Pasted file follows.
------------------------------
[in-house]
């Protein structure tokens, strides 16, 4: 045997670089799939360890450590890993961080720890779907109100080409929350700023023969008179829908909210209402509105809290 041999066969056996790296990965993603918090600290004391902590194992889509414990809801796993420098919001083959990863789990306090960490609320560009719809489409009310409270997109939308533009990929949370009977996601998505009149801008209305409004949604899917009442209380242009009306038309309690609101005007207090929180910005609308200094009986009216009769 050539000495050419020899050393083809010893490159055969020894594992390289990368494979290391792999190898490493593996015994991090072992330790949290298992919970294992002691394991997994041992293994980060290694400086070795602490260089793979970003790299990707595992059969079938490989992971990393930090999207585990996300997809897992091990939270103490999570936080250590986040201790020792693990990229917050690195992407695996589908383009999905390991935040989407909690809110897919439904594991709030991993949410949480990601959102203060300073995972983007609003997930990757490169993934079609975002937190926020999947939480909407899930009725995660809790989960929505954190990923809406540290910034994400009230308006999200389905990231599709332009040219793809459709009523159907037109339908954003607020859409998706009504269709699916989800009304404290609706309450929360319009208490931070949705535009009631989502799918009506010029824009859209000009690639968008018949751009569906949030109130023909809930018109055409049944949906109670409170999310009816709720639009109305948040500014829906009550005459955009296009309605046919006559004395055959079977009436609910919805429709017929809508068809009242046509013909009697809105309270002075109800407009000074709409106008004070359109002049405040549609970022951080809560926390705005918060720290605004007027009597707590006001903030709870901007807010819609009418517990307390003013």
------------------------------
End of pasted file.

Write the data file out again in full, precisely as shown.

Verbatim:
[in-house]
């Protein structure tokens, strides 16, 4: 045997670089799939360890450590890993961080720890779907109100080409929350700023023969008179829908909210209402509105809290 041999066969056996790296990965993603918090600290004391902590194992889509414990809801796993420098919001083959990863789990306090960490609320560009719809489409009310409270997109939308533009990929949370009977996601998505009149801008209305409004949604899917009442209380242009009306038309309690609101005007207090929180910005609308200094009986009216009769 050539000495050419020899050393083809010893490159055969020894594992390289990368494979290391792999190898490493593996015994991090072992330790949290298992919970294992002691394991997994041992293994980060290694400086070795602490260089793979970003790299990707595992059969079938490989992971990393930090999207585990996300997809897992091990939270103490999570936080250590986040201790020792693990990229917050690195992407695996589908383009999905390991935040989407909690809110897919439904594991709030991993949410949480990601959102203060300073995972983007609003997930990757490169993934079609975002937190926020999947939480909407899930009725995660809790989960929505954190990923809406540290910034994400009230308006999200389905990231599709332009040219793809459709009523159907037109339908954003607020859409998706009504269709699916989800009304404290609706309450929360319009208490931070949705535009009631989502799918009506010029824009859209000009690639968008018949751009569906949030109130023909809930018109055409049944949906109670409170999310009816709720639009109305948040500014829906009550005459955009296009309605046919006559004395055959079977009436609910919805429709017929809508068809009242046509013909009697809105309270002075109800407009000074709409106008004070359109002049405040549609970022951080809560926390705005918060720290605004007027009597707590006001903030709870901007807010819609009418517990307390003013």